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Re: Error handling in URIs

From: Frank Ellermann <nobody@xyzzy.claranet.de>
Date: Wed, 25 Jun 2008 03:22:58 +0200
To: uri@w3.org
Message-ID: <g3s6i9$g3a$1@ger.gmane.org>

Ian Hickson wrote:

Hi, I tackled your first example in another article.

Yes, I think you can take the core of RFC 3987 as stable,
and STD 66 as rock solid for at least a decades until a
wannabe-improvement not yet existing as Internet draft
could make it to STD.  

Unfortunately even RFC 2616 might turn out to be more
"stable" than anybody would wish, but that doesn't mean
you should overrule it in HTML5.  The HTTPbis WG has a
fundamental problem of having no strategy to get from
"default Latin-1" to UTF-8 in a consistent way (or in
a reasonable timeframe not involving decades).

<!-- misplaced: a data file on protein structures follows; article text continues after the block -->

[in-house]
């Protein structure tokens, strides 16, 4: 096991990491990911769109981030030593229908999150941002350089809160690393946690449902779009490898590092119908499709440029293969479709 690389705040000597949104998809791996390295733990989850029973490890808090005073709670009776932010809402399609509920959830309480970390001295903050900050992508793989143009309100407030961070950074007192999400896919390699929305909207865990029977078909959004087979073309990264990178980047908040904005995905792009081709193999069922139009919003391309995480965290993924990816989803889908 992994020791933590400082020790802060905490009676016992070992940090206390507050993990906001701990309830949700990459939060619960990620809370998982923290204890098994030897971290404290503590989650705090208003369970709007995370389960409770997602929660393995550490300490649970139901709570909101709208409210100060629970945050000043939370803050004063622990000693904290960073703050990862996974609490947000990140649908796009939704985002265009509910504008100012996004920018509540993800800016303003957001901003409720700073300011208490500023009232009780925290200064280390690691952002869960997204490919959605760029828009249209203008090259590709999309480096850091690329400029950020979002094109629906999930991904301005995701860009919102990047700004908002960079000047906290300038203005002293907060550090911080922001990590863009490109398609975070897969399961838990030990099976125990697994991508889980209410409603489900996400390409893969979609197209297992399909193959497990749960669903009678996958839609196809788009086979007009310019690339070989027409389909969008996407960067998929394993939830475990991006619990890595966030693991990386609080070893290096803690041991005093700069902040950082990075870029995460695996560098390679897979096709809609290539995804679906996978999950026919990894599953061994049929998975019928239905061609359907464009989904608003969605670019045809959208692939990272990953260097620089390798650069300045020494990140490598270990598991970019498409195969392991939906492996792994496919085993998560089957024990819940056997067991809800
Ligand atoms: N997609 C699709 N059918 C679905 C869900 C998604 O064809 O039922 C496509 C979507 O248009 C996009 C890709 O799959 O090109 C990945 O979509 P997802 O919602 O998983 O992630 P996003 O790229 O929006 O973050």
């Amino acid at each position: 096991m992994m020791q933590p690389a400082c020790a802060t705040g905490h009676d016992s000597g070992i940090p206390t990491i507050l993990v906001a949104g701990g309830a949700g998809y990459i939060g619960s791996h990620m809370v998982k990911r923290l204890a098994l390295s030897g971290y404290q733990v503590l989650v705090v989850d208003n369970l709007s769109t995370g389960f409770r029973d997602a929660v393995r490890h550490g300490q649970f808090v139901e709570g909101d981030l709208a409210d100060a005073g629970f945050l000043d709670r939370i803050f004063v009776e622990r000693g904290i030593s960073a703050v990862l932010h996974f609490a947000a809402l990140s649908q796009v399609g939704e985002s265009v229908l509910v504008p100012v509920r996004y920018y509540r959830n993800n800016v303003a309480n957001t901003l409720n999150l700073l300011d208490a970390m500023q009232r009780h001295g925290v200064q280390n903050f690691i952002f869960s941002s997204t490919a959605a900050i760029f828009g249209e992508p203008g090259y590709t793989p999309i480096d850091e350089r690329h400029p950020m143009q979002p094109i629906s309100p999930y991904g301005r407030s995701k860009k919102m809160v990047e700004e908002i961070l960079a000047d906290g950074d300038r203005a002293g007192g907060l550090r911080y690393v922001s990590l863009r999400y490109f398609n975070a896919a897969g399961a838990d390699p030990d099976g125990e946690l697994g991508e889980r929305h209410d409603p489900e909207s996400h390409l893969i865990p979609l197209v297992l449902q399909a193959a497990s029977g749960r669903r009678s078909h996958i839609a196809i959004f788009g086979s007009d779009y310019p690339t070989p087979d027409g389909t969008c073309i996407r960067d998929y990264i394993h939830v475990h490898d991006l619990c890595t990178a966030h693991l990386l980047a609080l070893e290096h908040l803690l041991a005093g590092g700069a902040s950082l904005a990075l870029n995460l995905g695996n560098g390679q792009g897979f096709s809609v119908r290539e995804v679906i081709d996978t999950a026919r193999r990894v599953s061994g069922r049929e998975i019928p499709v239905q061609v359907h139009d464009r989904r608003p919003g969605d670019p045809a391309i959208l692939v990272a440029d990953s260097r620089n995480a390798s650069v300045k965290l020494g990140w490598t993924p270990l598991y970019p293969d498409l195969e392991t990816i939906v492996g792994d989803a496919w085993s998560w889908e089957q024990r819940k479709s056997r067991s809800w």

> Similarly, what should the script in the following
> example display in the alert dialog box, assuming a
> base URL of http://example.com/ ?
 
>    <!DOCTYPE HTML>
>    <title>Test</title>
>    <p><a href="{{%%xx##">Test</a>
>    <script>alert(document.links[0].href)</script>
 
> Where is this defined?

The odd DOCTYPE is defined by you, so you're supposed
to know what it means.  I'd say for similar document
types the href= attribute value is no form of STD 66
URI I can identify at first glance.  Especially curly
braces are nowhere permitted in any STD 66 URI, they
are no <pchar>.  It took me a year to get this for a
news URI spec., the STD 66 authors did not bother to
list the about ten "impossible" VCHARs.

So that is no URI, and better don't ask the poor IANA
example.com server for a second opinion.  It is also
no IRI, and percent-encoding the curly braces doesn't
help - unless you think it is a cute way to deal with
this error condition.  But a specification going too
far into implementation details is a matter of taste:
I'd love it when I agree, and hate it otherwise.

 Frank
Received on Wednesday, 25 June 2008 01:22:03 GMT

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